The Obama administration is cutting mortgage-insurance premiums charged under a government program popular with first-time home buyers with little money for a down payment, a move that may ease the burden of rising interest rates.
The annual fees the Federal Housing Administration charges to guarantee mortgages it backs are being cut by a quarter of a percentage point, the Department of Housing and Urban Development said Monday. With the reduction, the annual cost for most borrowers will be 0.60 percent of the loan balance.
The change will force Donald Trump’s incoming administration to weigh Republican objections over lower fees against the benefits to home buyers. Republicans have argued that reductions put taxpayers at risk by lowering the funds the FHA has to deal with mortgage defaults.
HUD said Monday the fee cut will save new FHA-insured homeowners an average of $500 this year. It will take effect Jan. 27.
— Bloomberg News
Yahoo chief executive Marissa Mayer is among six directors who plan to leave the board of the investment company that will be left after the closing of the proposed sale of Yahoo’s main Internet properties to Verizon Communications.
The new company, a shareholder in Alibaba Group Holding and Yahoo Japan, will change its name to Altaba and reduce its board to five members as it looks ahead to its next chapter with fewer ties to the iconic brand, according to a filing Monday.
Yahoo agreed to sell its Web properties to Verizon in a deal valued at about $4.8 billion, though questions have come up after Yahoo revealed two separate hacks of user data. The deal came after Mayer failed to deliver on a turnaround attempt that began after her arrival in 2012.
The directors who will remain with Altaba after the closing of the Verizon sale are Tor Braham, Eric Brandt, Catherine Friedman, Thomas McInerney and Jeffrey Smith. Brandt was named chairman Monday.
Others, including David Filo, co-founder of Yahoo, and Maynard Webb, who had been chairman, intend to leave after the planned sale of the Web services to Verizon.
— Bloomberg News
● A Volkswagen executive was charged Monday with conspiracy to defraud the United States over the company’s diesel emissions cheating. Oliver Schmidt, who was general manager in VW’s environmental and engineering office in Michigan, did not enter a plea at an initial appearance in U.S. District Court in Miami and was ordered held pending a hearing Thursday by U.S. Magistrate Judge William C. Turnoff. He is accused of failing to disclose a cheating device used to rig U.S. diesel emissions tests from 2006 through 2015.
● McDonald’s has agreed to sell a controlling stake in its China and Hong Kong operations to a group of investors for about $1.7 billion. Chinese state-backed conglomerate Citic Ltd., Citic Capital Holdings and U.S. private-equity firm Carlyle Group will acquire an 80 percent holding in a deal valuing the business at as much as $2.08 billion, according to a statement Monday. McDonald’s will keep the remaining stake. The new owners plan to add more than 1,500 restaurants over the next five years in smaller Chinese cities.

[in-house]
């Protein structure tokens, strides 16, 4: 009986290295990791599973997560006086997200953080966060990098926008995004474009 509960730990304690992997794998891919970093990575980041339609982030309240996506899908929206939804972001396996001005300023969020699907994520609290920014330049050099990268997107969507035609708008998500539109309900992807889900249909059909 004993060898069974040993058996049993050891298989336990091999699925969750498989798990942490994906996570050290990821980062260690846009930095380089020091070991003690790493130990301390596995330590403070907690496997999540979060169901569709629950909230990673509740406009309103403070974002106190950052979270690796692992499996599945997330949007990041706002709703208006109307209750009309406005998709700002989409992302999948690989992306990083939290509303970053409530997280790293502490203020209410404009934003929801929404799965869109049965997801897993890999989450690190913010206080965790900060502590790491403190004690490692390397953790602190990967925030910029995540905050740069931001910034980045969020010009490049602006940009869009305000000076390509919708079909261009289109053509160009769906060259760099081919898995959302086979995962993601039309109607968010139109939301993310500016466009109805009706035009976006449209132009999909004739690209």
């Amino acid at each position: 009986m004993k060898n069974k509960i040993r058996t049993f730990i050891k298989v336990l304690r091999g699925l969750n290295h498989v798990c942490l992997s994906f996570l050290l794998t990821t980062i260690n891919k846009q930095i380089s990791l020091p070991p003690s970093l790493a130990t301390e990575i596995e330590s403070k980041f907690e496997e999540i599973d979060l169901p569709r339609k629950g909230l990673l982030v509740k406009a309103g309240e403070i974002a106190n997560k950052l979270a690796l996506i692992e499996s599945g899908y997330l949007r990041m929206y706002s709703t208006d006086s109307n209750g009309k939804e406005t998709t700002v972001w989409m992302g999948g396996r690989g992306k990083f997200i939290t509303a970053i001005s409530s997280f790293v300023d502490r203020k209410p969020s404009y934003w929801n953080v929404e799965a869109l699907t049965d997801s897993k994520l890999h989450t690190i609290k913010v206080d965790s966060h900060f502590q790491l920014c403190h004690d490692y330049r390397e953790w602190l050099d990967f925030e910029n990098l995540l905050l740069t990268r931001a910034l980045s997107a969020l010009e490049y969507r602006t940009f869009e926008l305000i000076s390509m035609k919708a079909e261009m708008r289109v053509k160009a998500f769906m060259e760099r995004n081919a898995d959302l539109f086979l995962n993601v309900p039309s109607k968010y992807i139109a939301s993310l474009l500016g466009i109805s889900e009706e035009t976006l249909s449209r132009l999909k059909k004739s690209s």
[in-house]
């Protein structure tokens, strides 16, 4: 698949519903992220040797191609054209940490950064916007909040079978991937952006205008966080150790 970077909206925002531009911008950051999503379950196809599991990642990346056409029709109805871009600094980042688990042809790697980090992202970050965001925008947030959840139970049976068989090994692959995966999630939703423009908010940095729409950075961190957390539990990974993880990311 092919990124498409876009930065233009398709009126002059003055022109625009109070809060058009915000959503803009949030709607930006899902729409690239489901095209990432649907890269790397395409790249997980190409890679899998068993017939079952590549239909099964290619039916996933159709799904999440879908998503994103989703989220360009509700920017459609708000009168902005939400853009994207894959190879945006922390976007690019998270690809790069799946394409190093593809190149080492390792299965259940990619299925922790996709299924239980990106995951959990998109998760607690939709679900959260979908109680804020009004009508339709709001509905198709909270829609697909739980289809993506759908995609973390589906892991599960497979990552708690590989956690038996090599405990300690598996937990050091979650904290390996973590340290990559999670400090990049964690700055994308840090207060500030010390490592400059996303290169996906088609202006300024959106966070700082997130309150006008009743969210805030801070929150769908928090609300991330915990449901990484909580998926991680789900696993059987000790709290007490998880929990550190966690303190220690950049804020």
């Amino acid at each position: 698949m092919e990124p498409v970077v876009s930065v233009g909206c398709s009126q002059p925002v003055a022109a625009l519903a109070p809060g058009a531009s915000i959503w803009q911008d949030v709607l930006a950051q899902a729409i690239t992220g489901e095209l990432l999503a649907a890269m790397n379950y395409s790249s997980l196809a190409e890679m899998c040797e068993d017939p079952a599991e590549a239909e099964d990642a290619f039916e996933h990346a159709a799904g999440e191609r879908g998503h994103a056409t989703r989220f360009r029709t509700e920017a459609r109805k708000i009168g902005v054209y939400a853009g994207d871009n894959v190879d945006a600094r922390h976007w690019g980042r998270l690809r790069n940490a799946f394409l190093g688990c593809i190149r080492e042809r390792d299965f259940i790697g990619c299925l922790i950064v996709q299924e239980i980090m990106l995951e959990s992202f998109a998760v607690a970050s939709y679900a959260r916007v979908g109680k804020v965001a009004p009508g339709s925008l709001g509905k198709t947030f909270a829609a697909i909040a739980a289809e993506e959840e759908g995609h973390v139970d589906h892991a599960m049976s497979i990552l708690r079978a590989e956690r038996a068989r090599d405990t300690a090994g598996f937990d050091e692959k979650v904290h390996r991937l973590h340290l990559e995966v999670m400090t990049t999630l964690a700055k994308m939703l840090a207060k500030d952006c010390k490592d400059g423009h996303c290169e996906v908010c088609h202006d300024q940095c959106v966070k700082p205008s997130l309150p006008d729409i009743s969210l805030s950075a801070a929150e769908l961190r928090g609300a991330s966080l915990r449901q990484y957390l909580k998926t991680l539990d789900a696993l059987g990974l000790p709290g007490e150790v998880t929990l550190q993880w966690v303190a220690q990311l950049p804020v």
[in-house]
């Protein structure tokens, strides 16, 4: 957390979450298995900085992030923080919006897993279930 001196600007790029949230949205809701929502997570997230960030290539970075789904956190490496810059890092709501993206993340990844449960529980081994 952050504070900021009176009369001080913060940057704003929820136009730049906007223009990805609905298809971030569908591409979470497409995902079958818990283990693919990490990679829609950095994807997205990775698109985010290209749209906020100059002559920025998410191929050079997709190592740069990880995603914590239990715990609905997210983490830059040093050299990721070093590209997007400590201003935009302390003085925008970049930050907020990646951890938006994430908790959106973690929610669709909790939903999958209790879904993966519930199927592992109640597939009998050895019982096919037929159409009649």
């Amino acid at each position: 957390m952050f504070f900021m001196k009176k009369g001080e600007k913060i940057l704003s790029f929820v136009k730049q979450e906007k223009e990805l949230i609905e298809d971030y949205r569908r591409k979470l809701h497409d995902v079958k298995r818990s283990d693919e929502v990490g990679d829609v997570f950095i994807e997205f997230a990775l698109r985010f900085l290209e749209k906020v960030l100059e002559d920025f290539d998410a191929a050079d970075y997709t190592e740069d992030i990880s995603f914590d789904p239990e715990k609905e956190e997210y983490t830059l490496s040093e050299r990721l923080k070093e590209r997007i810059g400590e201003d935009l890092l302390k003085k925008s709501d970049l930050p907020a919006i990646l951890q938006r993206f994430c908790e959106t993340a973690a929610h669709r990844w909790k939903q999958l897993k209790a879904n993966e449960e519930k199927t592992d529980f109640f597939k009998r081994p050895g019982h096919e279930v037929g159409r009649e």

● UnitedHealth Group will buy Surgical Care Affiliates for about $2.3 billion, adding an outpatient surgery chain to its growing health-care-delivery business. UnitedHealth will pay $57 a share, with 51 percent to 80 percent of that in stock and the rest in cash, the companies said in a statement. Surgical Care, which has 205 facilities, will be combined with UnitedHealth’s OptumCare unit.
● Consumers increased their borrowing in November at the fastest pace in three months. Total borrowing in November climbed $24.5 billion, compared with $16.2 billion in October, the Federal Reserve reported Monday. The increase pushed total debt to a fresh record of $3.75 trillion. The increase reflected a big jump in the category that covers credit card debt, which rose $11 billion. Growth in the category that covers auto loans and student loans slowed a bit in November, showing a rise of $13.5 billion after a $13.8 billion increase in October.
● Two major prescription drug distributors have agreed to pay $36 million to settle a West Virginia lawsuit alleging they fueled the state’s opioid epidemic with excessively large shipments of painkillers into the state over several years. State officials on Monday said Cardinal Health will pay $20 million and AmerisourceBergen will pay $16 million under the terms filed with Boone County Circuit Court. The companies have denied any wrongdoing.
— From news services
● 10 a.m.: Commerce Department releases wholesale trade inventories for November.
● 10 a.m.: Labor Department releases job openings and labor turnover survey for November.